If digital natives are those who have grown up in the so-called digital age, remote natives would be those who have done so in an environment where the most common tasks can be done without being present.
In the first instance, “digitals” have been surrounded by technological elements, such as smart phones, tablets and, needless to say, computers since they were born. They use all these tools on a daily basis to perform routine operations. Regardless of the devices themselves, one of the key features is that these individuals have instant access to information. They are not used to waiting; it’s the here and now. What’s going on in the world? I know instantly. Do you want to watch a film or listen to a song of your choice? They’re simply one click away. Do you want to talk to anyone you like, share a photo or find out what your friends are up to? Just log into social media. All this probably makes them less patient, yet more aware of the globality of their environment.
Digital immigrants are those who, despite not being born into that environment, can be considered to have inherited it. That would therefore make us the remote immigrants, because although we didn’t have the option of doing things remotely before, we have now acquired the habit. Hence, remote natives would be those who had that possibility at birth, something that until now seemed unrealistic.
There has long been talk of adults working from home or remotely, and how this potential flexibility can affect our daily routines. The novelty lies with children. Studying from home is becoming more and more common as a result of the pandemic. Online learning, or not having to go to school every day, is making kids so used to telepresence that, as we mentioned when we addressed the troubling subject of COVID-19 Generation, they might find it frustrating to have to leave the family environment. If we combine this circumstance with the possibility of being able to access everything we want, not only from a single device, but also from a single place, behaviour patterns may change. This would not only affect how people will interact with or interpret work spaces in the future, but additionally, how they will shop, travel or have fun.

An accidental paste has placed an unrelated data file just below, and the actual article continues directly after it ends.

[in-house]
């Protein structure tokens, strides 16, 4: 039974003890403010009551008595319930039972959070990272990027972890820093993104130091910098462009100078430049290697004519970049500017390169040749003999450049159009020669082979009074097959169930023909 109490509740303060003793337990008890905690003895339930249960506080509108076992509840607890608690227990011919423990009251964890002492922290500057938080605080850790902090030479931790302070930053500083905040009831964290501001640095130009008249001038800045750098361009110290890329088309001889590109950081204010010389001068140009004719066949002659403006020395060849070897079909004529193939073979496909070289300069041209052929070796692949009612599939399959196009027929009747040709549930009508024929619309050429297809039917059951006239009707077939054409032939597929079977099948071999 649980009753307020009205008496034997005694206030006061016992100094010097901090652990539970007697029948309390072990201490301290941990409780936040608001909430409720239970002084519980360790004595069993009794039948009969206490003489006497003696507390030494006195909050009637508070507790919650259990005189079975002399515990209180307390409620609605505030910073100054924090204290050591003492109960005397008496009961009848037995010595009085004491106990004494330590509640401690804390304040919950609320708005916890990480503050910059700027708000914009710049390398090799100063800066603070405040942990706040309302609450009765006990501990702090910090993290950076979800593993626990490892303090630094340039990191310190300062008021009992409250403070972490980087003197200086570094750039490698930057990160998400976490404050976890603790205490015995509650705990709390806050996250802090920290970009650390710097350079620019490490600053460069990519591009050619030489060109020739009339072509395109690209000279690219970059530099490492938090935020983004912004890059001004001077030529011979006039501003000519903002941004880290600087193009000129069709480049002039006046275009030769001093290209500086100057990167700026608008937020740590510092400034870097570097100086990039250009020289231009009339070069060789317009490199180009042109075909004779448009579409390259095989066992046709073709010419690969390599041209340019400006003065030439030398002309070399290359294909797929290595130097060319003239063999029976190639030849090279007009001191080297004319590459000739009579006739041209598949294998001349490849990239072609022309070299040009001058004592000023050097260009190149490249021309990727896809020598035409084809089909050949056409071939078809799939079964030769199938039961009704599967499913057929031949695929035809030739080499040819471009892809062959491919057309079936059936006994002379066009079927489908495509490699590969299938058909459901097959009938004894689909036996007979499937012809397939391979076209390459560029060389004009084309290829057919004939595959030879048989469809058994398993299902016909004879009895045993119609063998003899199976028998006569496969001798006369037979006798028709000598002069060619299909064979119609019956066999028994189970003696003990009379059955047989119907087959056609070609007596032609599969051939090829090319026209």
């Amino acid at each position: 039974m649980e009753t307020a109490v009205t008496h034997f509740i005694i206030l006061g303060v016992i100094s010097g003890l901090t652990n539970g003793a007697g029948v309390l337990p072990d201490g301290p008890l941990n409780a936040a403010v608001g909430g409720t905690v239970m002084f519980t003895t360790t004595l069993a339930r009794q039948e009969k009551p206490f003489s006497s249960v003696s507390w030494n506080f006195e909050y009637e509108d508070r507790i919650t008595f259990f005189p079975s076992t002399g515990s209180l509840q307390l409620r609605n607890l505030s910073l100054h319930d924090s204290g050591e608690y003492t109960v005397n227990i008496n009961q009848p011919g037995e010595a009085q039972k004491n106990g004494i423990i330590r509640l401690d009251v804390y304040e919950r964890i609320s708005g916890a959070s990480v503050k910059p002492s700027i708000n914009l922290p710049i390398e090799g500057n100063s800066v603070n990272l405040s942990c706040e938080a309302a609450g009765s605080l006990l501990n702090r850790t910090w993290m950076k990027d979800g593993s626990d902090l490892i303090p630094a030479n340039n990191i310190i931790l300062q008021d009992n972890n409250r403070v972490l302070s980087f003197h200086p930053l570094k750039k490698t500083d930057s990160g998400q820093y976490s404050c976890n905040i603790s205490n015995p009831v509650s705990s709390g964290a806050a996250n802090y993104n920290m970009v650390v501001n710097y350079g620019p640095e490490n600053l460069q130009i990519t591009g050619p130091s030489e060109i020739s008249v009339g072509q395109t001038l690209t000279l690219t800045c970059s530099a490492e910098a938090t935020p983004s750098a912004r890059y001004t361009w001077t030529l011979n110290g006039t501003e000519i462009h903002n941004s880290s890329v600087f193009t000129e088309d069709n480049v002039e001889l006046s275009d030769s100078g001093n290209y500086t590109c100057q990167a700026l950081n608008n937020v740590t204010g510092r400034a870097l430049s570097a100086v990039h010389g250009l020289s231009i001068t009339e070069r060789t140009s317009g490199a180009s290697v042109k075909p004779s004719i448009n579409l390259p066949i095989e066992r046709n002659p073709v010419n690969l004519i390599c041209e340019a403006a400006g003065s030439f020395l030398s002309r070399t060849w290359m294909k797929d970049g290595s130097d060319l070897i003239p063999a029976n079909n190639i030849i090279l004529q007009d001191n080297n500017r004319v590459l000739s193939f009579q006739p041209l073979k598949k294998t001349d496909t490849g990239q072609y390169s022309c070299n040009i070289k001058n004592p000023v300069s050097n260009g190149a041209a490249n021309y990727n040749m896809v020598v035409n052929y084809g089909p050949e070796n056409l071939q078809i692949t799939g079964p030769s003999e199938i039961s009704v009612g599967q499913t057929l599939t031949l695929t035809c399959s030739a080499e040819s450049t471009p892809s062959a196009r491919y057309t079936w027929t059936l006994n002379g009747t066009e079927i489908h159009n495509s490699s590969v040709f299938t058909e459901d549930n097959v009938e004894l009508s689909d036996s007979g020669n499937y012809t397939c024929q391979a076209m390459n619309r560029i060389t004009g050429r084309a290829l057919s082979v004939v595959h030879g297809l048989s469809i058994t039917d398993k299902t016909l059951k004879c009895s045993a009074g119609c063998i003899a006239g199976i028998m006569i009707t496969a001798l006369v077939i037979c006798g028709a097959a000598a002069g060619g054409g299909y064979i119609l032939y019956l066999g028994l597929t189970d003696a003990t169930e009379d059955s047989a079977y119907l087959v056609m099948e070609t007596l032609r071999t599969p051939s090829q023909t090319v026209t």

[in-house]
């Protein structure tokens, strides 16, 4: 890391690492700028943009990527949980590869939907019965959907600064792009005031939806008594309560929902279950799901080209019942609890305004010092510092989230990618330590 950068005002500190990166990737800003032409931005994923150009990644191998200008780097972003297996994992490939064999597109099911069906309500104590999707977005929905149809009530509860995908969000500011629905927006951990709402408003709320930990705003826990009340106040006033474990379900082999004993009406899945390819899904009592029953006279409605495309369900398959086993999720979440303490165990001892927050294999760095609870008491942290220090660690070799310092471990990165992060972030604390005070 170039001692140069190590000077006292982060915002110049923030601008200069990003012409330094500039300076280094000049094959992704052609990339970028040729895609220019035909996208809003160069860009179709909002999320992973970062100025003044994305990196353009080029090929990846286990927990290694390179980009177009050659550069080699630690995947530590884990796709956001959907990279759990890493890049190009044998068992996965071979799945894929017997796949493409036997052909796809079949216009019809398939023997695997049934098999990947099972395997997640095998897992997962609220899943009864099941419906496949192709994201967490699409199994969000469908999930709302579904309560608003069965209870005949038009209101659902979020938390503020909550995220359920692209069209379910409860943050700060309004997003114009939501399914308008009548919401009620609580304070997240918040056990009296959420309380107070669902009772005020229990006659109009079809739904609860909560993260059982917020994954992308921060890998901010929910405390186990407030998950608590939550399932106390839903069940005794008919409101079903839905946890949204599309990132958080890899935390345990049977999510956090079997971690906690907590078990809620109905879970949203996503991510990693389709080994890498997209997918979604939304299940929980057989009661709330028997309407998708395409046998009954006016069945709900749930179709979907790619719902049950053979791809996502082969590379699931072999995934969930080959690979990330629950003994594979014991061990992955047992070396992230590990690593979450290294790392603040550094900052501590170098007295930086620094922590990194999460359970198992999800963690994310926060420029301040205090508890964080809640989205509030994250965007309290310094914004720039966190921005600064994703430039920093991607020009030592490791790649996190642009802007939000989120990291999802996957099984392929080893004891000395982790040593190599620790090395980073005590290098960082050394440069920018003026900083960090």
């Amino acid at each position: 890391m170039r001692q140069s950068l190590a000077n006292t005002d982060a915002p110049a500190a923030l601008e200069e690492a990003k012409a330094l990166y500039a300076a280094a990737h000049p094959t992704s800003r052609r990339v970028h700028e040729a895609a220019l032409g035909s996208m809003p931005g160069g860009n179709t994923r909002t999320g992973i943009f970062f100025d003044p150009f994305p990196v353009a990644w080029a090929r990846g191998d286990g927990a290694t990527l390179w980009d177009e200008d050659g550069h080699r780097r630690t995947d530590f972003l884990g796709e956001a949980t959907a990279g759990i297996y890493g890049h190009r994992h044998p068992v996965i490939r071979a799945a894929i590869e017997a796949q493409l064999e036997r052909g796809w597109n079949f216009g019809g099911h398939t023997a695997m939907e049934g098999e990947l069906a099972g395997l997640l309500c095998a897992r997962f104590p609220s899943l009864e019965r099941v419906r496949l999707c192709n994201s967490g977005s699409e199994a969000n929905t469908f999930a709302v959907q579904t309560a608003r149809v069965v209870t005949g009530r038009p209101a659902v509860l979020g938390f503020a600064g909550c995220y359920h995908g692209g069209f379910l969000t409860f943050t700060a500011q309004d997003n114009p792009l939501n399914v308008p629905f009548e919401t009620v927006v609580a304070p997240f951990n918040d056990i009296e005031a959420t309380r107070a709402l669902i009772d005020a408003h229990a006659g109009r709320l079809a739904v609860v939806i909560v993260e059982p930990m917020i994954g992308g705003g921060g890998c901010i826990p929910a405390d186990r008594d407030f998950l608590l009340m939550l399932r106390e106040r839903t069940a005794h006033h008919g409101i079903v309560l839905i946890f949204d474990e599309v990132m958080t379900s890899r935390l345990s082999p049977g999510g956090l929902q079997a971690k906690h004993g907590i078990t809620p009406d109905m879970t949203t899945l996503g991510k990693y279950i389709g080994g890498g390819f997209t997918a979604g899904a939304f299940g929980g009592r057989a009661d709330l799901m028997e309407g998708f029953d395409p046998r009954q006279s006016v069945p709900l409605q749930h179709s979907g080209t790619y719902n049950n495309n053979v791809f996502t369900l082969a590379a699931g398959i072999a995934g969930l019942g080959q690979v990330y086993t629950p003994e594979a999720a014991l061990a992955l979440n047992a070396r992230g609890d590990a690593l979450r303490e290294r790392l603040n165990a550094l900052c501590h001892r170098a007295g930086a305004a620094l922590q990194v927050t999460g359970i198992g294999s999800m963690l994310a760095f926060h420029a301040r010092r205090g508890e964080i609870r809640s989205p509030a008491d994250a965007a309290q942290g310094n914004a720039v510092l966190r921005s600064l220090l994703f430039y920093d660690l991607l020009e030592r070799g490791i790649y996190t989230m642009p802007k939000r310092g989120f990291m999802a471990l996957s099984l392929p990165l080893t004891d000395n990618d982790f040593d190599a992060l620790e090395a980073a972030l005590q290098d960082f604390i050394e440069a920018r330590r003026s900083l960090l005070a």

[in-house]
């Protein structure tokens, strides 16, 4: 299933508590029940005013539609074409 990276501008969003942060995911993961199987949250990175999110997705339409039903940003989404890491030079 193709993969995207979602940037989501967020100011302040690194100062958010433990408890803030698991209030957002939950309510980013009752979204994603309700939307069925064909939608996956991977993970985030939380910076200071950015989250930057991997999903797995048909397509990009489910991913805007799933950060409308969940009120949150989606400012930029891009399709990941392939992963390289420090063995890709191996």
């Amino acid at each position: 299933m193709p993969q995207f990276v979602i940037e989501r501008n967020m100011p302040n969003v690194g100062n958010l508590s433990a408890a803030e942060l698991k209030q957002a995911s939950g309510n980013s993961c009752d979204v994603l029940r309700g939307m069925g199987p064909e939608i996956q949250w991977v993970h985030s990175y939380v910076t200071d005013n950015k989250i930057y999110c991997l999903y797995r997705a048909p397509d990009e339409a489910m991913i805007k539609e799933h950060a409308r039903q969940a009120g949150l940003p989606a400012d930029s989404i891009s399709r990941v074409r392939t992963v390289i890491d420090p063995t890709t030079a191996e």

In the future, these children who haven’t had to “go to class” to study may find it odd to have to go to work, leave home go shopping, and why not, even travel. Elements of virtual or augmented reality, which transport you anywhere from the comfort of your couch and the safety of a familiar environment, already exist. 5G technology, a topic we have already discussed in another article, or the increasingly smaller quantum computers, will offer a degree of realism in telepresence which will undoubtedly change our perception of space and the environment. Our digital avatars will be able to locate us anywhere and at any time.
Picture your baby being connected to a device that makes it possible for the child to be with all his loved ones, be taken care of as soon as he or she wakes up or be in a continuous learning process. The image shows the installation NurturePod, on display at the 2017 exhibition A Temporary Futures Institute held at the Museum of Contemporary Art Antwerp, in Belgium. The product is designed to aid babies to regulate their sleep cycles while immersing them in a creative and body-conscious world, helping them to develop their social skills earlier in life. Not that this is the Matrix of the future, but it’s frightening to see how fast things are happening and how powerful technology is becoming day by day.